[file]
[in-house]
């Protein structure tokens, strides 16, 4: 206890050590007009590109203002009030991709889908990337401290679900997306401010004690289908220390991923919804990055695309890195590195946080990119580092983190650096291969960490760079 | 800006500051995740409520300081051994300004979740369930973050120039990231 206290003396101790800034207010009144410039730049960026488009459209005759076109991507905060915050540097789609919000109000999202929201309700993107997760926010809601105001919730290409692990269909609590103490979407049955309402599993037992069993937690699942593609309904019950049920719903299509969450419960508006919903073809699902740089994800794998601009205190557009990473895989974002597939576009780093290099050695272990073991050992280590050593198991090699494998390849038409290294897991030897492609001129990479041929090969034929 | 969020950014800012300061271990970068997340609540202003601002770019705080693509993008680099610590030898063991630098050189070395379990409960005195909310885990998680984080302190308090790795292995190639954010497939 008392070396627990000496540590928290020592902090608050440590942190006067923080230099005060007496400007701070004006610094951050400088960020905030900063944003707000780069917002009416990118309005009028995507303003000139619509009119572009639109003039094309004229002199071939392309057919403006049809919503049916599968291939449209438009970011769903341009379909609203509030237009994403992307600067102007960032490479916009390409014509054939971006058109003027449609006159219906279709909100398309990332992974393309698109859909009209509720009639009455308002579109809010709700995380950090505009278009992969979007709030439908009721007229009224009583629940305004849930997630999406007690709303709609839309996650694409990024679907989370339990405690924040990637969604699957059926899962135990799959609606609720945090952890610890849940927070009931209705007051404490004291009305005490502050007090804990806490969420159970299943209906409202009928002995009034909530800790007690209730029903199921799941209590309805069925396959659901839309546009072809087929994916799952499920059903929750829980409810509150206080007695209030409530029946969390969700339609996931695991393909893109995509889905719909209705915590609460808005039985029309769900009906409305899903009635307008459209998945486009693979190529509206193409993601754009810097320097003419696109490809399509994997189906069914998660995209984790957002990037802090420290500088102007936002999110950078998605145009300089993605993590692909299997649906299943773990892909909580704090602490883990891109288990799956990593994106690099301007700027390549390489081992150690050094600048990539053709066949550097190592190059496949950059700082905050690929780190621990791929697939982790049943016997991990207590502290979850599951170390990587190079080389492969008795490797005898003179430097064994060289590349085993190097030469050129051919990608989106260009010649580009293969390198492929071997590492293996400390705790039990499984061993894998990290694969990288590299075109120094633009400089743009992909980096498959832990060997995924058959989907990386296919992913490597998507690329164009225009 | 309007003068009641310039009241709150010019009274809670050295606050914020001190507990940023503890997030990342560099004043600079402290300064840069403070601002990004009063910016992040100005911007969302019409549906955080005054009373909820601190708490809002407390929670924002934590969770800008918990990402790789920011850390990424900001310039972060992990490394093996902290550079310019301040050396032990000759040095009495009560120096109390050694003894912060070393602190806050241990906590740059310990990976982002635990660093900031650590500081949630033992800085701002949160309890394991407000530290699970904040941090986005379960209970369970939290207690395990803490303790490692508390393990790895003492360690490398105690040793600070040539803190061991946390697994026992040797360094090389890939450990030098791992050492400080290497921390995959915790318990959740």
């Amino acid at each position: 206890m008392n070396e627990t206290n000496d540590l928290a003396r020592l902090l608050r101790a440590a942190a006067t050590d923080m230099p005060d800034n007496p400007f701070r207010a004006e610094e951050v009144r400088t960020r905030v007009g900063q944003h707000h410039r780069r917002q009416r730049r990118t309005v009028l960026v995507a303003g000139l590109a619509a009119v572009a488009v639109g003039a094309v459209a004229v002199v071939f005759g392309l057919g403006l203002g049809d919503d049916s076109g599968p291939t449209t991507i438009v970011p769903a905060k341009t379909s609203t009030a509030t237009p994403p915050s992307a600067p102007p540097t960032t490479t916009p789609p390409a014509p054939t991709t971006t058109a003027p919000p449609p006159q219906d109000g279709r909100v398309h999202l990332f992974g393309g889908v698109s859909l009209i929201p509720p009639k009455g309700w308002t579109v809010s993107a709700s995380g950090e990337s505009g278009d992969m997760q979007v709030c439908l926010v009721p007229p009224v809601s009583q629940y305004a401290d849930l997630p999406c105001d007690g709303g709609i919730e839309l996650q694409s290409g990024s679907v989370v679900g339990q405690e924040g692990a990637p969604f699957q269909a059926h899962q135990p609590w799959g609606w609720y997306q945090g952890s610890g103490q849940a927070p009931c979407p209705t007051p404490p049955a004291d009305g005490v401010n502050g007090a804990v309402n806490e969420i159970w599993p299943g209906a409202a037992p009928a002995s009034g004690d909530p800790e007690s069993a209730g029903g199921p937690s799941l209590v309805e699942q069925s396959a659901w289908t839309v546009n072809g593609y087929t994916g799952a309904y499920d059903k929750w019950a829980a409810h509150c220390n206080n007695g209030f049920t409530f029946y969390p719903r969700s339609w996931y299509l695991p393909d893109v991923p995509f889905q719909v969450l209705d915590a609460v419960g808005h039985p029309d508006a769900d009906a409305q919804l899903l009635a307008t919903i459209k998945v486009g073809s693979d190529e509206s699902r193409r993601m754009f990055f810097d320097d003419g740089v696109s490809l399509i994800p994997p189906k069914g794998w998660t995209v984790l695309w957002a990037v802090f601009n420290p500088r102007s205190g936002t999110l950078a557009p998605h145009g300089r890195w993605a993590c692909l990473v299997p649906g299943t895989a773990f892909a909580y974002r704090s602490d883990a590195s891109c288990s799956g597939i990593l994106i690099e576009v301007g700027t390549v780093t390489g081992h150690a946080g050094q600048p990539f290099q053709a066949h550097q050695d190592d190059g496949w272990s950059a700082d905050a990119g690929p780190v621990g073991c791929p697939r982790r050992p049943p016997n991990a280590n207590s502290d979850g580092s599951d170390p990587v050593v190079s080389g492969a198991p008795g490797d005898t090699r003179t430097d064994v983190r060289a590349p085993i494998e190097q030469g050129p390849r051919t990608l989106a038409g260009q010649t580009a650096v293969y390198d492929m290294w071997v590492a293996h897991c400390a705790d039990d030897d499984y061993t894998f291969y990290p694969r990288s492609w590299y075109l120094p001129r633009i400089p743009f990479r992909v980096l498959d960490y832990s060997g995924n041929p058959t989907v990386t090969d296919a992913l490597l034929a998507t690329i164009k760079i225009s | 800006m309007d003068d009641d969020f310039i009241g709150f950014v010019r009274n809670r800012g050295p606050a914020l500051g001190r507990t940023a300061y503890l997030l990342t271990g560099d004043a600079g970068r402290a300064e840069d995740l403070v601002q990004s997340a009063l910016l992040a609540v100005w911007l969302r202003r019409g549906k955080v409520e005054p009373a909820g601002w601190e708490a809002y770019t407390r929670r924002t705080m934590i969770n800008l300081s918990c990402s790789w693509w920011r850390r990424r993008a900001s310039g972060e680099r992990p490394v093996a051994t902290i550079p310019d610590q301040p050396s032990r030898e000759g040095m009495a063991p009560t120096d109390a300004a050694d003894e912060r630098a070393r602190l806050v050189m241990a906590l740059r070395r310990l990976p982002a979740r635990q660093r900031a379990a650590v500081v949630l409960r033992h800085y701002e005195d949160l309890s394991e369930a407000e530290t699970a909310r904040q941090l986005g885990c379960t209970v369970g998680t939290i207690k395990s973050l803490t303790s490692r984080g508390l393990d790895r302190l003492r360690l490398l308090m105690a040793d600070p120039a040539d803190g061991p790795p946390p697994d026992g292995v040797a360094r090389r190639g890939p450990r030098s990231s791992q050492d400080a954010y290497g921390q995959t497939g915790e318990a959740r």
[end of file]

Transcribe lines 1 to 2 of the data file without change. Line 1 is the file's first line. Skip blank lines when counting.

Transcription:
[in-house]
């Protein structure tokens, strides 16, 4: 206890050590007009590109203002009030991709889908990337401290679900997306401010004690289908220390991923919804990055695309890195590195946080990119580092983190650096291969960490760079 | 800006500051995740409520300081051994300004979740369930973050120039990231 206290003396101790800034207010009144410039730049960026488009459209005759076109991507905060915050540097789609919000109000999202929201309700993107997760926010809601105001919730290409692990269909609590103490979407049955309402599993037992069993937690699942593609309904019950049920719903299509969450419960508006919903073809699902740089994800794998601009205190557009990473895989974002597939576009780093290099050695272990073991050992280590050593198991090699494998390849038409290294897991030897492609001129990479041929090969034929 | 969020950014800012300061271990970068997340609540202003601002770019705080693509993008680099610590030898063991630098050189070395379990409960005195909310885990998680984080302190308090790795292995190639954010497939 008392070396627990000496540590928290020592902090608050440590942190006067923080230099005060007496400007701070004006610094951050400088960020905030900063944003707000780069917002009416990118309005009028995507303003000139619509009119572009639109003039094309004229002199071939392309057919403006049809919503049916599968291939449209438009970011769903341009379909609203509030237009994403992307600067102007960032490479916009390409014509054939971006058109003027449609006159219906279709909100398309990332992974393309698109859909009209509720009639009455308002579109809010709700995380950090505009278009992969979007709030439908009721007229009224009583629940305004849930997630999406007690709303709609839309996650694409990024679907989370339990405690924040990637969604699957059926899962135990799959609606609720945090952890610890849940927070009931209705007051404490004291009305005490502050007090804990806490969420159970299943209906409202009928002995009034909530800790007690209730029903199921799941209590309805069925396959659901839309546009072809087929994916799952499920059903929750829980409810509150206080007695209030409530029946969390969700339609996931695991393909893109995509889905719909209705915590609460808005039985029309769900009906409305899903009635307008459209998945486009693979190529509206193409993601754009810097320097003419696109490809399509994997189906069914998660995209984790957002990037802090420290500088102007936002999110950078998605145009300089993605993590692909299997649906299943773990892909909580704090602490883990891109288990799956990593994106690099301007700027390549390489081992150690050094600048990539053709066949550097190592190059496949950059700082905050690929780190621990791929697939982790049943016997991990207590502290979850599951170390990587190079080389492969008795490797005898003179430097064994060289590349085993190097030469050129051919990608989106260009010649580009293969390198492929071997590492293996400390705790039990499984061993894998990290694969990288590299075109120094633009400089743009992909980096498959832990060997995924058959989907990386296919992913490597998507690329164009225009 | 309007003068009641310039009241709150010019009274809670050295606050914020001190507990940023503890997030990342560099004043600079402290300064840069403070601002990004009063910016992040100005911007969302019409549906955080005054009373909820601190708490809002407390929670924002934590969770800008918990990402790789920011850390990424900001310039972060992990490394093996902290550079310019301040050396032990000759040095009495009560120096109390050694003894912060070393602190806050241990906590740059310990990976982002635990660093900031650590500081949630033992800085701002949160309890394991407000530290699970904040941090986005379960209970369970939290207690395990803490303790490692508390393990790895003492360690490398105690040793600070040539803190061991946390697994026992040797360094090389890939450990030098791992050492400080290497921390995959915790318990959740």